This is my stop during the blog tour for The Daydreamer Detective by SJ Pajonas. This blog tour is organized by Lola’s Blog Tours. The blog tour runs from 4 till 8 April, you can view the complete tour schedule on the website of Lola’s Blog Tours.
How Sweet Potatoes Saved Japan by S.J. Pajonas
In The Daydreamer Detective, Mei returns home to her mother’s farm, broke and jobless, and just in time to help with the fall harvest. Her mom puts her to work picking sweet potatoes and Mei admits that they are her least hated vegetable. That’s because sweet potatoes have a long-standing place in the hearts of Japanese people and very nearly saved Japan from total starvation in the 18th century.
Back in the days of the samurai, Japan routinely went through famines caused either by poor weather or infestations. Many people died and the governments and lords of the time did their best to come up with alternate crops than rice to feed the people.
In 1732 crop failures and pests led to another famine, Great Kyoho Famine, and a call was put out to anyone who could help come up with a solution to the problem. Aoki Konyo, lovingly-known as Professor Sweet Potato, thought that farming sweet potatoes was the answer to Japan’s famine problems. At the time, they were grown in southern areas of Japan, closer to Okinawa, and bringing them to the north was not possible because they spoiled easily. Konyo worked tirelessly to develop a strain of sweet potato that could be farmed in the cooler climates of central and northern Japan. Resistant to bad weather, the sweet potatoes he developed have a high yield (one vine can grow six or more potatoes), grow in poor soil, and can be planted season after season. His first crop was in 1735, and Konyo attended to them himself. From then on, many farms in central and northern Japan grew an abundance of sweet potatoes that helped save the population from starvation.
After Word War II, Japan rationed rice and sweet potatoes because there wasn’t enough to go around. So many people planted sweet potatoes wherever they could: school and home gardens, public parks, etc. Sweet potatoes were even hot on the black market! This was a time before transportation was used to bring food into the city so people took trains out to the countryside, where sweet potatoes were plentiful, just to buy them.
In Japan, the sweet potato is called satsuma-imo. “Imo” (pronounced “EE-mo”) refers to all fleshy tubers that are grown in the ground like white and yellow potatoes, sweet potatoes, yams, and taro. The sweet potato is called satsuma-imo because it originally came from Satsuma Prefecture. Kagoshima, a port in Satsuma, often hosted sailing vessels from other nations and this is where the sweet potato is thought to have entered the country.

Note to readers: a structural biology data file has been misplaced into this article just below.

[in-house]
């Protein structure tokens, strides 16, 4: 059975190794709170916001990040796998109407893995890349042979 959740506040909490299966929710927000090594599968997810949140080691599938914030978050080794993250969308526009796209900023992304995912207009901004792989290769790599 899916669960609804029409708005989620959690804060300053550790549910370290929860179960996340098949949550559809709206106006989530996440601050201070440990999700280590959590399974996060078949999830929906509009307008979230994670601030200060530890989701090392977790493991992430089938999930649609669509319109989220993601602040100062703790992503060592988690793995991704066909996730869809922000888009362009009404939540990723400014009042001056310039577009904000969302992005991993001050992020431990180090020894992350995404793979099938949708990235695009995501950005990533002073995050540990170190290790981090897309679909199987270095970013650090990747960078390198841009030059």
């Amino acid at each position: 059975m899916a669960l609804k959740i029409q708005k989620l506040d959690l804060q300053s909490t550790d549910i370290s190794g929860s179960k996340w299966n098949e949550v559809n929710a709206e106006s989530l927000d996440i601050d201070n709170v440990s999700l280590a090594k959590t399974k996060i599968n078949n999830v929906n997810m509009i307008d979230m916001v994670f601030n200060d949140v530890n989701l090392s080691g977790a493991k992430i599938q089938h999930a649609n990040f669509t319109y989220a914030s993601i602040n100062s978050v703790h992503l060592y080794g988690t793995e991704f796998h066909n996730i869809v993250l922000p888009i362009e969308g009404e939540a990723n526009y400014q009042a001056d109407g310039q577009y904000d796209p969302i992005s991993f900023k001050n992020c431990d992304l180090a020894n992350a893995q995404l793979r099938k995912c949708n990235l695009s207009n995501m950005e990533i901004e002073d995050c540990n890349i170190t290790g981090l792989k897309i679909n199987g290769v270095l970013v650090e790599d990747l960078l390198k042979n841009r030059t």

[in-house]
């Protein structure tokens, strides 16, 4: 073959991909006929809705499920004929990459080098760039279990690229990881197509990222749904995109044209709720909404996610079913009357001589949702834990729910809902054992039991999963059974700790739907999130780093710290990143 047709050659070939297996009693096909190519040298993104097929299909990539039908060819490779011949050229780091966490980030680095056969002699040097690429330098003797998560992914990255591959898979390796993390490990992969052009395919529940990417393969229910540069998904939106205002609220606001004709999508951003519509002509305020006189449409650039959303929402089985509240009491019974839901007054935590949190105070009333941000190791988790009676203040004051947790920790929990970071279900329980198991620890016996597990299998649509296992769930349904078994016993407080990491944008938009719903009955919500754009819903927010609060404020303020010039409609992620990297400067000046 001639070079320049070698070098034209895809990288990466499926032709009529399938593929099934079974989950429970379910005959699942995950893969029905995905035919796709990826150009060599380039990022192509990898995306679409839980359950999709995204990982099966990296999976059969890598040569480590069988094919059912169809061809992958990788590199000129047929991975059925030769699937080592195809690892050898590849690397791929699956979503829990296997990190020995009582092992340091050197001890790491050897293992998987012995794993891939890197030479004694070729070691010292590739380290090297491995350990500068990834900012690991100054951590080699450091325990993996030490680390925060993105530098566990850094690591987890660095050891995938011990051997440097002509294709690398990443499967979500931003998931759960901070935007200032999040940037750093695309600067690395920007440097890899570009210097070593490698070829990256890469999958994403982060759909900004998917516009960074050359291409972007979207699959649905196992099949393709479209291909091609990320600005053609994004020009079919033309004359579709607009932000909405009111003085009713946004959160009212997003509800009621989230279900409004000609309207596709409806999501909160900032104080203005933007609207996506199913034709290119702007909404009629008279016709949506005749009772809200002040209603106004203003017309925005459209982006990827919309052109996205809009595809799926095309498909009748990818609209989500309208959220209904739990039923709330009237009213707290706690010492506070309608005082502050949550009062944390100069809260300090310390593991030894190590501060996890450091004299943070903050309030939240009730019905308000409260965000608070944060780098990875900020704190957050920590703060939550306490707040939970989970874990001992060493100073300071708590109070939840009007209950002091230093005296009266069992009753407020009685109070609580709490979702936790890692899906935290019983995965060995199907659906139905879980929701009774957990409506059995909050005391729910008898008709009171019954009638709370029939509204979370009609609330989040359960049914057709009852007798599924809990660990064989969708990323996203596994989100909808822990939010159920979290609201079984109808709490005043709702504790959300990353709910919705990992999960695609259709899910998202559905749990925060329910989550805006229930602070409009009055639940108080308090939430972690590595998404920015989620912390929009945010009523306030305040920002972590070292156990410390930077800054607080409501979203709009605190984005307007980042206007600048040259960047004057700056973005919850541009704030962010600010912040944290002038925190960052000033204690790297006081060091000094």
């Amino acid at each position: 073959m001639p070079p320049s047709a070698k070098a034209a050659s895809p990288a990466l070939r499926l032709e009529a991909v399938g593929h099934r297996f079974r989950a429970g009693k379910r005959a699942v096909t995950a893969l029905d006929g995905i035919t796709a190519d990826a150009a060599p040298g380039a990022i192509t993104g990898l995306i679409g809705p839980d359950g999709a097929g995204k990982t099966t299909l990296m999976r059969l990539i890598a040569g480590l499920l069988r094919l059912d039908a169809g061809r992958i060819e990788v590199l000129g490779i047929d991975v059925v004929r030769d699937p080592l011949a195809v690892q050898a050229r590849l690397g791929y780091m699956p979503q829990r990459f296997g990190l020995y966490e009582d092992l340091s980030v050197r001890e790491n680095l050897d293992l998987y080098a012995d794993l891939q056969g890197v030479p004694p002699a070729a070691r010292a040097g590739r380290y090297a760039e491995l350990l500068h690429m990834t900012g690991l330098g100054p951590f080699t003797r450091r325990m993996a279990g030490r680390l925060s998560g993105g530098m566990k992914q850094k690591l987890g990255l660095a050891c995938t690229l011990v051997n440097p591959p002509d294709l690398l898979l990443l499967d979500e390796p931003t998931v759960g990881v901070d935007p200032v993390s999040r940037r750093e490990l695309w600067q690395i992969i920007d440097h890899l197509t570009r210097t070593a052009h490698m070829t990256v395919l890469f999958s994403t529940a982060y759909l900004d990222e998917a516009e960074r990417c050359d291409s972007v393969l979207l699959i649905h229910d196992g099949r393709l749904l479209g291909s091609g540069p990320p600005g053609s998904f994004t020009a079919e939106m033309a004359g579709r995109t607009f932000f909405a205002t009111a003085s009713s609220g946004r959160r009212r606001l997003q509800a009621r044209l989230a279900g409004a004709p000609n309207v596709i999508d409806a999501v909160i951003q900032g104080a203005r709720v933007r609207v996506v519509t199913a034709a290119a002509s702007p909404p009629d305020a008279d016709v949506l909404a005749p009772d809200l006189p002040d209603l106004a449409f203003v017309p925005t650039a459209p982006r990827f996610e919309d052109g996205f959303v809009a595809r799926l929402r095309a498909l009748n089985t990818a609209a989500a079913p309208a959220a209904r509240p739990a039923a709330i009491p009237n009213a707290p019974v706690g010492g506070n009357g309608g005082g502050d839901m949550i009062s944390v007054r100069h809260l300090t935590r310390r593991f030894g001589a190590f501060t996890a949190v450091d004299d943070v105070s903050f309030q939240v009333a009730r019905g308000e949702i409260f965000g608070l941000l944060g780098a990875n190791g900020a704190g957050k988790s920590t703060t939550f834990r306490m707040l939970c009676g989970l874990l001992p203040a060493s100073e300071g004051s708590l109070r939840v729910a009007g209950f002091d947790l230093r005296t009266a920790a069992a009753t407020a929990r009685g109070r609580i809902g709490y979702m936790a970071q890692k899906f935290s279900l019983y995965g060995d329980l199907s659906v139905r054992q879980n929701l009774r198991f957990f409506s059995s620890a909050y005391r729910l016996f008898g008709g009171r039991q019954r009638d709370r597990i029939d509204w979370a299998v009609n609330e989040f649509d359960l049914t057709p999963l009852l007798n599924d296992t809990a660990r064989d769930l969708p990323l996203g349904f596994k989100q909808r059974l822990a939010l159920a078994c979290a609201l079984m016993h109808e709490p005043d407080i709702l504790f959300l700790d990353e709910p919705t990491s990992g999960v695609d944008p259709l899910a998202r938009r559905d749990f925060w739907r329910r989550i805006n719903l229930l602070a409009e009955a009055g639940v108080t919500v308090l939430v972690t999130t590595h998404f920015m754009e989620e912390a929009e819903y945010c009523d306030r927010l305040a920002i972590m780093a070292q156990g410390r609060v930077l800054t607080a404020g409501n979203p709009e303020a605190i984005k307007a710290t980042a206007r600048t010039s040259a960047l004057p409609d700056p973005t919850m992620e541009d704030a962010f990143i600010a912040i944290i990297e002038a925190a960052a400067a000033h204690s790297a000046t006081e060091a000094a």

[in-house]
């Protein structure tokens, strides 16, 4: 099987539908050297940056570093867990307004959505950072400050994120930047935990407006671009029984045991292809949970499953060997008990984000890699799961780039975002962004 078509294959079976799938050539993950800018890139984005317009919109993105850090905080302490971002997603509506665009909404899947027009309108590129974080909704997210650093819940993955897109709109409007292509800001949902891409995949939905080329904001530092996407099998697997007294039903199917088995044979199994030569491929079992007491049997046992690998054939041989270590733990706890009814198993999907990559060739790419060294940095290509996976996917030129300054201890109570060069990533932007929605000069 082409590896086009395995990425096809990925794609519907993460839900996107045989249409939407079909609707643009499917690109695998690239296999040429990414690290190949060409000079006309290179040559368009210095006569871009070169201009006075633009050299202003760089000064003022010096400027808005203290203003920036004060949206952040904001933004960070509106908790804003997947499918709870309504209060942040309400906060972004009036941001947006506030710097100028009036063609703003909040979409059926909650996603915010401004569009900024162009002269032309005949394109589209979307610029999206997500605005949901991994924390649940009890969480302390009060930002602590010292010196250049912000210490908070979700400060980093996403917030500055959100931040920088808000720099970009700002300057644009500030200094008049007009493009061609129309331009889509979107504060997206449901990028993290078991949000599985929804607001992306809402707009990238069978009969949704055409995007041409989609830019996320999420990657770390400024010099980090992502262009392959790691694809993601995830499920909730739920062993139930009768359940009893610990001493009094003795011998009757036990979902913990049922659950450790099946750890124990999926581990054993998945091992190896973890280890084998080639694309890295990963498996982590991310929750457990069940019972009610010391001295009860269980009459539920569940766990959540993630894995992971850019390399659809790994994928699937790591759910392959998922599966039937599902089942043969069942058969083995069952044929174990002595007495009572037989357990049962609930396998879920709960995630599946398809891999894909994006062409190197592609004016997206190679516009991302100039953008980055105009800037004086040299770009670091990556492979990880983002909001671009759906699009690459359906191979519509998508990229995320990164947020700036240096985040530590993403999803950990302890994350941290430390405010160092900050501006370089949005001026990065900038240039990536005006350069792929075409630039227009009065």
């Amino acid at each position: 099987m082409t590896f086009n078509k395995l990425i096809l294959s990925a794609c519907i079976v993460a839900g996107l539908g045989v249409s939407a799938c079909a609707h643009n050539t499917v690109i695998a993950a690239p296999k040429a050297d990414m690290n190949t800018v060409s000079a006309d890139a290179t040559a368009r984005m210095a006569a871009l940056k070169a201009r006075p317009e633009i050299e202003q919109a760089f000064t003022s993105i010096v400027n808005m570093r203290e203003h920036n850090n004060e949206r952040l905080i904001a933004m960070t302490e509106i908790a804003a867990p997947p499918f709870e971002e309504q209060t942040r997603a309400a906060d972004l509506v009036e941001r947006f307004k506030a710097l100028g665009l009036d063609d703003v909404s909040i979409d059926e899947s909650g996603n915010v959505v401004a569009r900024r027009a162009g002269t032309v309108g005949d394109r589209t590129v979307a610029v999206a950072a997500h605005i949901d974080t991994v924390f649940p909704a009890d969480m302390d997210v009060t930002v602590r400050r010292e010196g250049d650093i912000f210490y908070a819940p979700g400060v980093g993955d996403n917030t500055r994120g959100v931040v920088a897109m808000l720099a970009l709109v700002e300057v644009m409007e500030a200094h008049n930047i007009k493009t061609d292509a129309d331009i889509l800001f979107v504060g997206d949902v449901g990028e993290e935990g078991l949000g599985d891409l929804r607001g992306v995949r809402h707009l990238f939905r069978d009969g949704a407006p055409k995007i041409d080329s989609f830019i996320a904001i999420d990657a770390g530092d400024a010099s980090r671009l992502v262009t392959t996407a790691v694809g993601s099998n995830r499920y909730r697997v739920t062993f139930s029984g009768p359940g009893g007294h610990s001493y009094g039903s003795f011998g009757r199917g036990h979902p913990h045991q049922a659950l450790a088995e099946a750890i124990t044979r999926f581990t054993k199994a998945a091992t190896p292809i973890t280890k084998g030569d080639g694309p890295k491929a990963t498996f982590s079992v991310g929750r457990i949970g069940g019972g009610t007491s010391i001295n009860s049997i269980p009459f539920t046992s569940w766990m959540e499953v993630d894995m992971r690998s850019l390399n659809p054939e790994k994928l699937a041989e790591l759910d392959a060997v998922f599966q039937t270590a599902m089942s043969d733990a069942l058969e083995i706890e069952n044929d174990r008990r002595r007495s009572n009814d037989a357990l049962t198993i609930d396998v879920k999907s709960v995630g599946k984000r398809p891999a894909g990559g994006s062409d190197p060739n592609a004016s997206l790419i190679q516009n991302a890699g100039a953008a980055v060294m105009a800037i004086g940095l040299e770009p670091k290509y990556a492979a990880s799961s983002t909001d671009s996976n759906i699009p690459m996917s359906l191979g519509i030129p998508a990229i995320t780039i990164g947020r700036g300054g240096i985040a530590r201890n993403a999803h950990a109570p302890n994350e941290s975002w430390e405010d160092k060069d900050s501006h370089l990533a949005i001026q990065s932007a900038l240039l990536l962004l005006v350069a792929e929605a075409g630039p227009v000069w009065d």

The Japanese love sweet potatoes! They can be roasted, boiled in a sweet soy sauce stock, made into tempura, or steamed and eaten on a cold winter day. I love teriyaki sweet potatoes over rice with nori. Oishii! Delicious! So next time you eat a sweet potato, remember how special they are to Japan and how even Mei enjoys digging them up in the fall.
Further reading on sweet potatoes – http://www.japantimes.co.jp/life/2011/11/25/food/sweet-dreams-of-a-childhood-winter-warmer
Luck? Forget it. Mei Yamagawa is fresh out of it. She’s just been downsized from her 3rd job in five years and her bank account is dry. Now, to keep her head above water, she must leave Tokyo and move back to her rural Japanese hometown. And there’s nothing worse than having to face your old rivals and ex-boyfriends as a failure while starting life over as a farm girl.
But when her best friend’s father is murdered, and her best friend is named the main suspect, Mei turns her daydreaming ways towards solving the crime. Between dates disguised as lunches with the town’s hottest bachelor chef, searching for clues, and harvesting sweet potatoes, Mei has a lot of non-paying work cut out for her.
Will she catch the killer before her bad luck turns worse? Or will she fry in the fire with the rest of her dreams of success?
You can find The Daydreamer Detective on Goodreads
Stephanie (S. J.) is a writer, knitter, amateur astrologer, Capricorn, and Japanophile. She loves foxes, owls, sushi, yoga pants, Evernote, and black tea. When she’s not writing, she’s thinking about writing or spending time outside, unless it’s winter. She hates winter. Someday she’ll own a house in both hemispheres so she can avoid the season entirely. She’s a mom to two great kids and lives with her husband and family outside NYC. They have no pets. Yet. When it comes to her work, expect the unexpected. She doesn’t write anything typical. Find her online at http://www.spajonas.com.
There is a tour wide giveaway for the blog tour of The Daydreamer. There will be two winners:
– One US Resident will win: One paperback copy of Adult Coloring Book Japan, One Signed Copy of The Daydreamer Detective, One signed copy of Removed, and a surprise flavor of Pocky!
– One International Resident will win: One ebook copy of The Daydreamer Detective, One ebook copy of Removed, and One ebook of each Rice Cooker Revenge, Washing Statue Wanderlust, and Mamachari Matchmaker